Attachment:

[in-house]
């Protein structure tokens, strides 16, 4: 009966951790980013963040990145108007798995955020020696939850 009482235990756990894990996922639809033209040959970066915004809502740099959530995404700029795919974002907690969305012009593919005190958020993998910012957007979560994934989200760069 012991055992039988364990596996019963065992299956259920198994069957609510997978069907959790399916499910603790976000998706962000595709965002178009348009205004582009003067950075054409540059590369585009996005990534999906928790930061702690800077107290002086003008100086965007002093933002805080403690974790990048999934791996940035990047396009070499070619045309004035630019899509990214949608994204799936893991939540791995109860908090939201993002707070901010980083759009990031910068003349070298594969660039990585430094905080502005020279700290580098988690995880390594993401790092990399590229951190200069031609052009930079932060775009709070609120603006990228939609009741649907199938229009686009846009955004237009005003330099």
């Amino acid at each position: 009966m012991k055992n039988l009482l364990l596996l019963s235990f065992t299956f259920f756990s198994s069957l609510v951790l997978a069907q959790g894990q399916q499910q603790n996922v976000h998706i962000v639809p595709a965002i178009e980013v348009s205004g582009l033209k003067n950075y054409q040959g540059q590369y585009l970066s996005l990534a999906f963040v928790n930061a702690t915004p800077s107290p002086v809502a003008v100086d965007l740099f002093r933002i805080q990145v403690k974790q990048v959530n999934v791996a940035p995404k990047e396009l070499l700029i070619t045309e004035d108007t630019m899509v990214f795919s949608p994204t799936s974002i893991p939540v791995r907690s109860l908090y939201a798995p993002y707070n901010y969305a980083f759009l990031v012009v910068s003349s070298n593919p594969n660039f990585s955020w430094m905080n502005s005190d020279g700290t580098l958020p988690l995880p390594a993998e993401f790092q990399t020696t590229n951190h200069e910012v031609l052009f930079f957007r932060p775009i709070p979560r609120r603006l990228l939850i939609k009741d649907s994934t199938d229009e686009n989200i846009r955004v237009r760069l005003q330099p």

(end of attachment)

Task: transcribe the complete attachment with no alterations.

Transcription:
[in-house]
């Protein structure tokens, strides 16, 4: 009966951790980013963040990145108007798995955020020696939850 009482235990756990894990996922639809033209040959970066915004809502740099959530995404700029795919974002907690969305012009593919005190958020993998910012957007979560994934989200760069 012991055992039988364990596996019963065992299956259920198994069957609510997978069907959790399916499910603790976000998706962000595709965002178009348009205004582009003067950075054409540059590369585009996005990534999906928790930061702690800077107290002086003008100086965007002093933002805080403690974790990048999934791996940035990047396009070499070619045309004035630019899509990214949608994204799936893991939540791995109860908090939201993002707070901010980083759009990031910068003349070298594969660039990585430094905080502005020279700290580098988690995880390594993401790092990399590229951190200069031609052009930079932060775009709070609120603006990228939609009741649907199938229009686009846009955004237009005003330099």
């Amino acid at each position: 009966m012991k055992n039988l009482l364990l596996l019963s235990f065992t299956f259920f756990s198994s069957l609510v951790l997978a069907q959790g894990q399916q499910q603790n996922v976000h998706i962000v639809p595709a965002i178009e980013v348009s205004g582009l033209k003067n950075y054409q040959g540059q590369y585009l970066s996005l990534a999906f963040v928790n930061a702690t915004p800077s107290p002086v809502a003008v100086d965007l740099f002093r933002i805080q990145v403690k974790q990048v959530n999934v791996a940035p995404k990047e396009l070499l700029i070619t045309e004035d108007t630019m899509v990214f795919s949608p994204t799936s974002i893991p939540v791995r907690s109860l908090y939201a798995p993002y707070n901010y969305a980083f759009l990031v012009v910068s003349s070298n593919p594969n660039f990585s955020w430094m905080n502005s005190d020279g700290t580098l958020p988690l995880p390594a993998e993401f790092q990399t020696t590229n951190h200069e910012v031609l052009f930079f957007r932060p775009i709070p979560r609120r603006l990228l939850i939609k009741d649907s994934t199938d229009e686009n989200i846009r955004v237009r760069l005003q330099p």